First and foremost, I want to thank and salute Paul Allen. He is being unfairly characterized as a bad guy in all of this and that is completely inaccurate and totally unfair. We do not have Luke Babbitt, Elliot Williams, Armon Johnson and Ryan Gomes without an owner like Paul, just as we wouldn’t have Brandon Roy, LaMarcus Aldridge, Nic Batum, Rudy Fernandez, Andre Miller or Greg Oden. He is a Blazers fan in every sense of the word and his only mission is to bring another title to Portland. Like any relationship ours has had a few bumps and bruises, but I would not be where I am today without Paul and for that I am eternally grateful and forever indebted to him.

Parting ways is not the end of the world. Ultimately, it may not be a bad thing at all, but right now I know the emotions are pretty raw. But it doesn’t serve anyone to bash the Trail Blazers or Paul. It is after all a business of tough decisions. So, for the sake of the players, coaches and everyone who believes in Trail Blazers basketball, let’s turn the page, move on and keep our eye on the prize…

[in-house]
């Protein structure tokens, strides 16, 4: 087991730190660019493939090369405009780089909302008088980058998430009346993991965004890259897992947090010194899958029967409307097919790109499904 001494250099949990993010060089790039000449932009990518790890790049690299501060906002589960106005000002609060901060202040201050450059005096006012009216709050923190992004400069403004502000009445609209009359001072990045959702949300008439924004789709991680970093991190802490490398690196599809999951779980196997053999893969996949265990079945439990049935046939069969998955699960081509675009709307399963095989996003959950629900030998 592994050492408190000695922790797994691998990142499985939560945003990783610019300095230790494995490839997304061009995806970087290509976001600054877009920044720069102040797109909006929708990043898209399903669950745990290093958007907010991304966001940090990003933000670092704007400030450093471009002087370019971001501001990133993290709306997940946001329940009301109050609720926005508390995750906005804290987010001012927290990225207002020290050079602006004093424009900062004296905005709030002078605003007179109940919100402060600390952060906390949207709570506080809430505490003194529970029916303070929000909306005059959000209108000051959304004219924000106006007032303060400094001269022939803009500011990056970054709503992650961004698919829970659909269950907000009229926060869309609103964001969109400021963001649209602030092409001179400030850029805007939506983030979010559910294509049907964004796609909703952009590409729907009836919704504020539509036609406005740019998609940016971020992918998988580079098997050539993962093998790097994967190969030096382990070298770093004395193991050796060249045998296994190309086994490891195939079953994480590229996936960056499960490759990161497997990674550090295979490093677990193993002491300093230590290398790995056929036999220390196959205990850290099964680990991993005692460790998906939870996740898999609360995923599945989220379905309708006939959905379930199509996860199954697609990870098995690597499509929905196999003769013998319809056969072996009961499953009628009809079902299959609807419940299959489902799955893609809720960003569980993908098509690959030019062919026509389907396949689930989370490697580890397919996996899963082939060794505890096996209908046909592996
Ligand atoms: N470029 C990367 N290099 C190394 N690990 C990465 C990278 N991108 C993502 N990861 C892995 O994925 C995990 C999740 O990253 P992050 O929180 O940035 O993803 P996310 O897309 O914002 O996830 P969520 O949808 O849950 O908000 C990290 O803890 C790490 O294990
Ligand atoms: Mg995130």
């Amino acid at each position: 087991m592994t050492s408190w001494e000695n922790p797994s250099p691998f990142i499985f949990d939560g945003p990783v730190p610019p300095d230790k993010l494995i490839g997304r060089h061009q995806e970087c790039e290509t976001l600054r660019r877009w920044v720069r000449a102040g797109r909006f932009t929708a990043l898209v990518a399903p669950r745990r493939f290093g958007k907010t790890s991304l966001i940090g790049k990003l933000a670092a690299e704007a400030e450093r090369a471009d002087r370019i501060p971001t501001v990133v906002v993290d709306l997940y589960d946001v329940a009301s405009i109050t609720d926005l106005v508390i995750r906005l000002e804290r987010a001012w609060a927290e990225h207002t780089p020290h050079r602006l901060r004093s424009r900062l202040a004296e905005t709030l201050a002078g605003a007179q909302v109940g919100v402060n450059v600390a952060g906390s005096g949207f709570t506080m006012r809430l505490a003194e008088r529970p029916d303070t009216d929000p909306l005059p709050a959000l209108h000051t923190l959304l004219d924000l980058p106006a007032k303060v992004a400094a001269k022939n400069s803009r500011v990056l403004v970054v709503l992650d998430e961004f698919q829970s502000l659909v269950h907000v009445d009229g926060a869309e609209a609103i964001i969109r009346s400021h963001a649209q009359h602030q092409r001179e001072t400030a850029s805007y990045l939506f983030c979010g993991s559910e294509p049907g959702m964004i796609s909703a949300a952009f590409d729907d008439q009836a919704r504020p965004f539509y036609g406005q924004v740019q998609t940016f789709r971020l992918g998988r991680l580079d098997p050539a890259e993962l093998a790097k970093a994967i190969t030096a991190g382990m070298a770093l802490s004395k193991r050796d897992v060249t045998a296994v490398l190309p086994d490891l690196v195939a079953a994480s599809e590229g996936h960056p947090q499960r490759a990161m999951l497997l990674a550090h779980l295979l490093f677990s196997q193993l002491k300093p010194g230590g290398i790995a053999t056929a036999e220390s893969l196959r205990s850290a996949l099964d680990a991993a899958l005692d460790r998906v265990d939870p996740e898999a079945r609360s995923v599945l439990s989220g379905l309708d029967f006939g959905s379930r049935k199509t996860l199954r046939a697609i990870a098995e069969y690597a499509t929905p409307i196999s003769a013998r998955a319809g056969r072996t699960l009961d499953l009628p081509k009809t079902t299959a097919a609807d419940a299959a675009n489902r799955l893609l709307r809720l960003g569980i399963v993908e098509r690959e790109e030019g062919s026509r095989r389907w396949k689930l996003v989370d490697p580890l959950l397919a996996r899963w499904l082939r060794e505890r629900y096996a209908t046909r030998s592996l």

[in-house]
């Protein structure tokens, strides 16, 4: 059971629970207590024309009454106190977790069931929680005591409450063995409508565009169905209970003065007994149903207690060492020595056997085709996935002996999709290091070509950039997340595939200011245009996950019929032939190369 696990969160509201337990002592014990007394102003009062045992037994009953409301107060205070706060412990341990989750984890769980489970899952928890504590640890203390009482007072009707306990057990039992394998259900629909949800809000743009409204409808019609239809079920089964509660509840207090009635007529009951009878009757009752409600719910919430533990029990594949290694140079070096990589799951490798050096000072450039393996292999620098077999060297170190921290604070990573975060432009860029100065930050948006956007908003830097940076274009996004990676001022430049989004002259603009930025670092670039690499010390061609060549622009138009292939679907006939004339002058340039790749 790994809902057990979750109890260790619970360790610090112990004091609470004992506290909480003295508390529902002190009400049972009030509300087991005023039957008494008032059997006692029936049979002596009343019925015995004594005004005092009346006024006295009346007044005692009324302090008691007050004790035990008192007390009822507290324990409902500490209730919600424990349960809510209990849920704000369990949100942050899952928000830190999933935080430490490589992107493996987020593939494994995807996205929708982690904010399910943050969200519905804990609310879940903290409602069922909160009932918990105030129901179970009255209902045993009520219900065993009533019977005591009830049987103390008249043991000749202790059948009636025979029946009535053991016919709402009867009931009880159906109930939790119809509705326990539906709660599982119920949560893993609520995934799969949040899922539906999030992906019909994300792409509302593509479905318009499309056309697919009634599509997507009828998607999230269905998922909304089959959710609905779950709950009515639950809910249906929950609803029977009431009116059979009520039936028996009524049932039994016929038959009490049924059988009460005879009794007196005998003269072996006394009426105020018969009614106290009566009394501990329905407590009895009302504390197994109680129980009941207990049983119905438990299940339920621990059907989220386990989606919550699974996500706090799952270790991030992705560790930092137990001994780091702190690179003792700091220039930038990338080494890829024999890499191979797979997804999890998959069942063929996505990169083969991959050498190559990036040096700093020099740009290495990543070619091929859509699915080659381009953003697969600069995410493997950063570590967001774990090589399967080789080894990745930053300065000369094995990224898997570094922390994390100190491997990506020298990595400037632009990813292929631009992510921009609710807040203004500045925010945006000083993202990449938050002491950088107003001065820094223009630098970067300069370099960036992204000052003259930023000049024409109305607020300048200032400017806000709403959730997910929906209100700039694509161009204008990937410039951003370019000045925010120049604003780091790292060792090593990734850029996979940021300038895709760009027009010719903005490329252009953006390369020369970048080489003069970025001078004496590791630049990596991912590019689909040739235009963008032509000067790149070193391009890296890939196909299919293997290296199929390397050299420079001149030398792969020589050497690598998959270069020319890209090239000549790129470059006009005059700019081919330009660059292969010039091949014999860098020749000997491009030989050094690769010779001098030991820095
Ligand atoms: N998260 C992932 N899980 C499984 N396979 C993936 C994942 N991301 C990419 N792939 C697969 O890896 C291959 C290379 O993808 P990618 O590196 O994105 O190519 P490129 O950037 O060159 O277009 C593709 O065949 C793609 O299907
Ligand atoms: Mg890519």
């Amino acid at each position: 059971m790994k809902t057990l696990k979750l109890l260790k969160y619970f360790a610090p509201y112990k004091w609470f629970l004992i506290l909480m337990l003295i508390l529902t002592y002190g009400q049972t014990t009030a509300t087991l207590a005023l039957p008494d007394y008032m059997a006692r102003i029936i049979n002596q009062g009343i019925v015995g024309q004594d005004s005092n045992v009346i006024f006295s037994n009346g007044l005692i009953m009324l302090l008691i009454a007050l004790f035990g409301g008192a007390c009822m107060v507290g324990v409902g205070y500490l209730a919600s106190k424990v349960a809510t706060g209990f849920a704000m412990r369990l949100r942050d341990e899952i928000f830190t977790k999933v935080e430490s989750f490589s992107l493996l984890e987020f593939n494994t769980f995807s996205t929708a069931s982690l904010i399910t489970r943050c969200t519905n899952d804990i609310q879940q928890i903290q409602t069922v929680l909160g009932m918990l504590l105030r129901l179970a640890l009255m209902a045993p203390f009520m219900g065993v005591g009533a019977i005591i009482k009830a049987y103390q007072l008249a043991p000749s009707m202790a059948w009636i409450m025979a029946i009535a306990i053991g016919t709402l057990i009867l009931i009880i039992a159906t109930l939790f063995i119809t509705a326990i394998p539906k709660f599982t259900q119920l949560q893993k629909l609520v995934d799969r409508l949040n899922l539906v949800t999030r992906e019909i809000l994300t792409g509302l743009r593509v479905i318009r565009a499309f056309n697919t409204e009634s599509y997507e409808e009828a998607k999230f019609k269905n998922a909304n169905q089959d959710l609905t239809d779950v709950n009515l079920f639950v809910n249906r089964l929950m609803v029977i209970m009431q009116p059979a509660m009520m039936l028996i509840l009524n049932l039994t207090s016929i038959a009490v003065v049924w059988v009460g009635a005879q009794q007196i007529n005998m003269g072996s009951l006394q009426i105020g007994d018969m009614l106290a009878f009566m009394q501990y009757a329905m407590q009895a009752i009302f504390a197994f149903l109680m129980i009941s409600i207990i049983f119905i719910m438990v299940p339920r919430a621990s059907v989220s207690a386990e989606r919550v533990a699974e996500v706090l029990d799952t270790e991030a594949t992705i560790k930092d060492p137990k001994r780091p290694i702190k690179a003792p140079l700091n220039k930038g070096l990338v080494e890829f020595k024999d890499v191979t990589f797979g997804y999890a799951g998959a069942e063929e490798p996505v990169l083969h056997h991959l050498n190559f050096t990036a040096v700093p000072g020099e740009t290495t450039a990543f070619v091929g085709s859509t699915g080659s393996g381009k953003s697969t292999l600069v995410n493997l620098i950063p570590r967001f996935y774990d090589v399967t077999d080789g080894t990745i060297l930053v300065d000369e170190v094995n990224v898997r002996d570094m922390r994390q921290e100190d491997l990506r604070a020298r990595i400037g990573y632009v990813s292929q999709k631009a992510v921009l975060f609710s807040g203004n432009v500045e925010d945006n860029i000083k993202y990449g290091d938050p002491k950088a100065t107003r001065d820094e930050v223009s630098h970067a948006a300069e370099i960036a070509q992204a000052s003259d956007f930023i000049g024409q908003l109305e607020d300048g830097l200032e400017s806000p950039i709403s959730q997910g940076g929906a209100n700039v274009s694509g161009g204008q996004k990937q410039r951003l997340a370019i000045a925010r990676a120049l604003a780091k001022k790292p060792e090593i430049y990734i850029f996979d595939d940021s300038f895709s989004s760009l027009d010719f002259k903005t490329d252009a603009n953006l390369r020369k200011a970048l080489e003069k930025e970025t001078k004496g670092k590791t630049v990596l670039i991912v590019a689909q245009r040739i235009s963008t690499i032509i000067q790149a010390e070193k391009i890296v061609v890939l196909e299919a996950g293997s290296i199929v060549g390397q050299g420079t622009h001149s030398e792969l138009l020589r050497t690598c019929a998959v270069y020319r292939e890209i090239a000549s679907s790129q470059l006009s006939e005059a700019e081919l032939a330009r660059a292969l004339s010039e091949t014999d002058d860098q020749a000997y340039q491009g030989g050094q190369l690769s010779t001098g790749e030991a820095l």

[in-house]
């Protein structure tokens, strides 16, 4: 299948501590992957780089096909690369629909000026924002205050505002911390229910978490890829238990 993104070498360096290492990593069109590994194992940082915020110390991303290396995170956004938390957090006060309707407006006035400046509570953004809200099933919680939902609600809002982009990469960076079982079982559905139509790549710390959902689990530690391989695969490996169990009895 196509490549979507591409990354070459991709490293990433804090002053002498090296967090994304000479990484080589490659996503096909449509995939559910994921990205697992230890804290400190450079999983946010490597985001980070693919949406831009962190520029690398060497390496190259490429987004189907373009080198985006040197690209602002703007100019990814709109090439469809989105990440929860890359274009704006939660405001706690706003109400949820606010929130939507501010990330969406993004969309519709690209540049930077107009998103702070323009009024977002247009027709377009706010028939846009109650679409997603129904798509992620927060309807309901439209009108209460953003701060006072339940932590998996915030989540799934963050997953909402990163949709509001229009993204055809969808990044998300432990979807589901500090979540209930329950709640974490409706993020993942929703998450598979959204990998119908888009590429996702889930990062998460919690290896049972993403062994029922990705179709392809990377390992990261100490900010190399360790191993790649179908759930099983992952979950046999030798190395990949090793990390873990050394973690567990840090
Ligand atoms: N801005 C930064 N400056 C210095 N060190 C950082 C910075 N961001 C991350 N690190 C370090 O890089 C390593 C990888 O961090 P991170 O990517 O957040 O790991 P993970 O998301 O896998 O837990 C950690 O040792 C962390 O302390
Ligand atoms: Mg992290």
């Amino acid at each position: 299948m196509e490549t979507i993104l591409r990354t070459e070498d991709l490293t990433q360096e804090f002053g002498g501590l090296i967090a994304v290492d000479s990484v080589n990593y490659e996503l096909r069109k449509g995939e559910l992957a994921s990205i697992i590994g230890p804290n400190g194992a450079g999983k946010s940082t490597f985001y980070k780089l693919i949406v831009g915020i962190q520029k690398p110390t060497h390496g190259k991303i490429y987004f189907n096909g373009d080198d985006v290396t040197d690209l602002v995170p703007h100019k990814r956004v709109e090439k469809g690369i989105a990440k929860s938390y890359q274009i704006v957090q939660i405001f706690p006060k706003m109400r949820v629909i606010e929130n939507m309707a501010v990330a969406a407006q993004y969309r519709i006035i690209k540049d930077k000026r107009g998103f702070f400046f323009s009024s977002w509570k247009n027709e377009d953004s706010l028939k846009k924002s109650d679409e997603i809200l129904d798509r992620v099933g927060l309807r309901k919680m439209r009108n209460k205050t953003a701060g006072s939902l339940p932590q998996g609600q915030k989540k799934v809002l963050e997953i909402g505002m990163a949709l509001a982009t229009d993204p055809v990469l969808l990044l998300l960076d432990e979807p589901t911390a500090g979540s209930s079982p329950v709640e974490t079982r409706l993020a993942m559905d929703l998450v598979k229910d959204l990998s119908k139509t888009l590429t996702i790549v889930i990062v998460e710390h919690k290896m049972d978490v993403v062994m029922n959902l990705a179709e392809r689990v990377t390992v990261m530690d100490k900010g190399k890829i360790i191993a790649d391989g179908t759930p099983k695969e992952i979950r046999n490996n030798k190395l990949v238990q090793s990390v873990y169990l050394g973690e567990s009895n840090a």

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The Portland Roundball Society Post Draft Roundtable

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The draft is finally over. The picks have been made, the suits have been mocked, and the hats have been traded. To help recap the night’s events, we here at Portland Roundball Society invited Coup and SJ from the always excellent Rip City Project to participate in the first ever PRS Draft Round Table.  The result is a three thousand word monster spanning a dozen questions. Please enjoy responsibly.

1. Best Draft Team: 

NATHAN: Well, I’m torn on this one, because as far as landing players, I thought the Kings had the best draft. I think that DeMarcus Cousins and Hassan Whiteside are both very talented, albeit troubled, players that could be the steals of the first and second rounds if they fulfill their potential. I am concerned that along with Sammy Dalembert, the Kings have cornered the market on temperamental big men. On the other hand, you have to consider it a major victory for both the Heat and the Bulls to clear cap space the way they did. Miami and Chicago put themselves in contention for two or more of the very best players in the league; I consider that a successful draft night.